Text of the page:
It is fair to say that forward guidance doesn’t enjoy a good reputation in the UK. The policy, introduced with some fanfare by Mark Carney on his arrival as Governor of the Bank of England, was meant to give greater clarity about the path of interest rates.
But its critics claim it just confuses households, investors and businesses because of a perception that the Bank keeps changing its mind. On this view, the Bank has too often guided people towards thinking monetary policy will go in one direction - only for it not to. This has led some critics to label Mr Carney as an “unreliable boyfriend”.
These critics suggest that the Bank could improve its forward guidance by providing more information. But more information does not necessarily lead to better-informed people. The Bank already publishes a lot. On so-called “Super Thursday” each quarter we get a 50-odd page inflation report, detailing the Bank’s new forecasts, alongside the minutes from its latest meeting on interest rates, all in one go. The Bank also uses everything from speeches to Facebook to explain its thinking.
More information could arguably even lead to greater scope for misinterpretation and misunderstanding.
Investors in financial markets may study every nuance of these communications, but it’s doubtful whether the general public is equally vigilant. In a busy world, the average person probably takes the view that trying to analyse every twist and turn in the Bank’s thinking is not worth their time. So Mr Carney has argued that guiding people to expect a “limited and gradual” pace of monetary tightening at the present time is perfectly sufficient. More information could arguably even lead to greater scope for misinterpretation and misunderstanding, with firms and households behaving in ways counter to the Bank’s objectives.
Even so, other central banks do find arguably more creative ways to guide interest-rate expectations. The US Federal Reserve’s “dot plot”, where members of the central bank’s decision-making committee give their views on the path they think rates should take, is a good example. Financial-market investors certainly scrutinise it closely.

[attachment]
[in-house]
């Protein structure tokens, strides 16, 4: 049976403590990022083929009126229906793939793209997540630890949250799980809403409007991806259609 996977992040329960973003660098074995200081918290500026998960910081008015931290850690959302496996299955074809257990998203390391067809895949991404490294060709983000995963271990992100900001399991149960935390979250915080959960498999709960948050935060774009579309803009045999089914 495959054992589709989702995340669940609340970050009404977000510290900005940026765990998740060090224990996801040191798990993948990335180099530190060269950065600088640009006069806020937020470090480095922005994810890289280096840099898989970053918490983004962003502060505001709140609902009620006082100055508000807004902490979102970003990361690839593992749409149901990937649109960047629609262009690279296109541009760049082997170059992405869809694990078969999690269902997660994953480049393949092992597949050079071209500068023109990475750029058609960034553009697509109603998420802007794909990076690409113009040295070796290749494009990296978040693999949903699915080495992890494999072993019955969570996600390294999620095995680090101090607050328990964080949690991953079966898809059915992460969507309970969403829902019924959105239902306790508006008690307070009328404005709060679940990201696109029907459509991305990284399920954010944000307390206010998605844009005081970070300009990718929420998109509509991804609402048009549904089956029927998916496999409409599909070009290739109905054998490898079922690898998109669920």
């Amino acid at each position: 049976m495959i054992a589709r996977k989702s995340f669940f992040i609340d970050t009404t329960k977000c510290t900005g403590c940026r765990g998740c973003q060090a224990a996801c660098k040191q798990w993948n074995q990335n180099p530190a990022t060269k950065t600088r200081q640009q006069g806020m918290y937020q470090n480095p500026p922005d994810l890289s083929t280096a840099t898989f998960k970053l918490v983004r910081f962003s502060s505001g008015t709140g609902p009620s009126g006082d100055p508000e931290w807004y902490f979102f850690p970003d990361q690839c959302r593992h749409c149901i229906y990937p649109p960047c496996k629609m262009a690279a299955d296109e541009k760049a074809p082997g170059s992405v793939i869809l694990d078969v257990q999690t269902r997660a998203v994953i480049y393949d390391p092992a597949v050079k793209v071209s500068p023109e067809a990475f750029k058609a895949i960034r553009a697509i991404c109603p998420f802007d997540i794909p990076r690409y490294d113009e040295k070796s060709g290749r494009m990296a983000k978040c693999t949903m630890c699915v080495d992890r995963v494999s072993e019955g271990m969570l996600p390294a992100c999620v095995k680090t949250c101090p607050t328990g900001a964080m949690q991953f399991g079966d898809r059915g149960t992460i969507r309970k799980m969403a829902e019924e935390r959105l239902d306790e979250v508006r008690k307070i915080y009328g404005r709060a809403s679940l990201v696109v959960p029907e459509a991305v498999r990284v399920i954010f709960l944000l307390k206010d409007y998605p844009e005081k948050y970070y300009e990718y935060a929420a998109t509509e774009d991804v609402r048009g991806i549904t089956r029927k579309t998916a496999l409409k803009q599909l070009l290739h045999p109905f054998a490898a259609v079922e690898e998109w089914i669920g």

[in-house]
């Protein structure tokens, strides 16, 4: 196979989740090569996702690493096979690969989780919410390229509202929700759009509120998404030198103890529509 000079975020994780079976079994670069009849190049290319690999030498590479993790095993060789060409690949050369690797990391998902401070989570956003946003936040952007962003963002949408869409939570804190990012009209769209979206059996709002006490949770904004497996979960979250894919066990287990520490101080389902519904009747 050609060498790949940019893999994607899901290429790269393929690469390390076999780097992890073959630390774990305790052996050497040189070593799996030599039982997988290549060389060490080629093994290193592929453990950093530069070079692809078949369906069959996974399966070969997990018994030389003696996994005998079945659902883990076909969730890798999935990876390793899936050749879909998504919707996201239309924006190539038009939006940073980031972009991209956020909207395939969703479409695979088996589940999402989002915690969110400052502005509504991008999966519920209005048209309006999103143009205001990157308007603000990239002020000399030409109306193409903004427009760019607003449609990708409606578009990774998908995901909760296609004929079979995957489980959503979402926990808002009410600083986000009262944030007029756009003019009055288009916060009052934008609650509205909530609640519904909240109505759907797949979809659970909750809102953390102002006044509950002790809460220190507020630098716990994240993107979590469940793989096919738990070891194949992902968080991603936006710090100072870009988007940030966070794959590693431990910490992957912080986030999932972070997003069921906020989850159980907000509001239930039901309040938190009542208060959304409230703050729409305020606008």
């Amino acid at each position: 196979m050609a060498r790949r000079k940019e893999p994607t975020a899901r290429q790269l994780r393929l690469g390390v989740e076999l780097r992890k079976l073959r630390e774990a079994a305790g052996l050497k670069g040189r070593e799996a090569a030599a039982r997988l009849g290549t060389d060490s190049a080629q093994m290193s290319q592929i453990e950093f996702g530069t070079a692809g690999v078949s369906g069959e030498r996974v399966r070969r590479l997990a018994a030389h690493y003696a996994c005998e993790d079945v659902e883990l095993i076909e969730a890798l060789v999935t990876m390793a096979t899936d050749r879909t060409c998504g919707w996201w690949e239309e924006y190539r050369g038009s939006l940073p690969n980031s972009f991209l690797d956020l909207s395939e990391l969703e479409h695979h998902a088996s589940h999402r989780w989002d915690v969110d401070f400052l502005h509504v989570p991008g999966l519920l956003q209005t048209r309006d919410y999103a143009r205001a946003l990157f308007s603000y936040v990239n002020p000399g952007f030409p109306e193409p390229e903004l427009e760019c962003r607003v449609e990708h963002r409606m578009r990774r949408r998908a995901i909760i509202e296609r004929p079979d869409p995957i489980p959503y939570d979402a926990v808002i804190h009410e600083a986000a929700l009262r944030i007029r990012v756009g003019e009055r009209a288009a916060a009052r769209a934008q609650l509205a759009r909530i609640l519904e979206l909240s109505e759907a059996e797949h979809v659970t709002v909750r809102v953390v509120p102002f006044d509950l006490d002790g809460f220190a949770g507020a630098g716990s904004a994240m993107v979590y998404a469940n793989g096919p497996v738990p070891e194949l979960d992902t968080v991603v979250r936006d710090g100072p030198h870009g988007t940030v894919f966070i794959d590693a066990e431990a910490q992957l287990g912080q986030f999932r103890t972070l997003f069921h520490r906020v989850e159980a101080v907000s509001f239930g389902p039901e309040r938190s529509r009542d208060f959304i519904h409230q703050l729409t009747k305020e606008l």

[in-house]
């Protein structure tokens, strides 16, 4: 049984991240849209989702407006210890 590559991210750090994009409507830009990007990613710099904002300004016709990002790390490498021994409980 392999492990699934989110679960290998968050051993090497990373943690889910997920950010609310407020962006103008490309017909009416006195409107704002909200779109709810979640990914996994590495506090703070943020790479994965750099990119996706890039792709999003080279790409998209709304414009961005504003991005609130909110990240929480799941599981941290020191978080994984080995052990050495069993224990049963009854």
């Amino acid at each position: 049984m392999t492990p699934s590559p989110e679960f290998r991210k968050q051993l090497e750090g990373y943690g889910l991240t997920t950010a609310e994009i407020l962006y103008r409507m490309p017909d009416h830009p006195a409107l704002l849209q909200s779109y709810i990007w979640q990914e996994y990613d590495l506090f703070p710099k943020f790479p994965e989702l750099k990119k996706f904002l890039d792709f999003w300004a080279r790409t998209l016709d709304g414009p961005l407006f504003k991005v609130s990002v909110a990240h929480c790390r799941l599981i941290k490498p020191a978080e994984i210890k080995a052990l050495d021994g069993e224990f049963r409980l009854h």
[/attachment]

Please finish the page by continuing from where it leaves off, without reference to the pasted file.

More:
But it is subject to exactly the same charge of “unreliability”, since the dots tend to move around as the underlying economic data changes and committee members revise their views. Nordic central banks take another approach, providing more explicit guidance via forecasts of future interest rates. But again, these forecasts are subject to revision.
Nor should we think that scrapping forward guidance is the solution. This would mean returning to the kind of “constructive ambiguity” favoured by former Federal Reserve Chair Alan Greenspan. Such a radical move seems out of step at a time of demands for greater transparency and openness. And central banks themselves still believe firmly in at least attempting to help the average person understand their thinking.
Ultimately, the charge of unreliability may have more to do with a lack of realism about how much certainty central banks can provide in uncertain times. The Bank of England doesn’t know what the final outcome of Brexit or trade wars will be, or much else about the future for that matter. And yet it has to take a view, since the interest rate decisions it makes today take time to have their full impact.
As John Maynard Keynes said, “When the facts change, I change my mind. What do you do, sir?” Forward guidance only makes sense if the central bank accounts for how economic reality changes over time. Sticking rigidly to it could, for instance, mean the Bank raising interest rates even as an economic shock is clearly tipping the economy into recession, or cutting rates in the face of an unsustainable boom in the housing market.
As investors, we should be mindful that forecasting the future path of the economy in an uncertain world is extremely difficult – and it’s this fundamental truth that makes the Bank’s task so hard. Criticising the Bank’s forward guidance is easy. Providing genuine solutions to improve it is a much tougher challenge.
A version of this article was published in City AM on 2 August.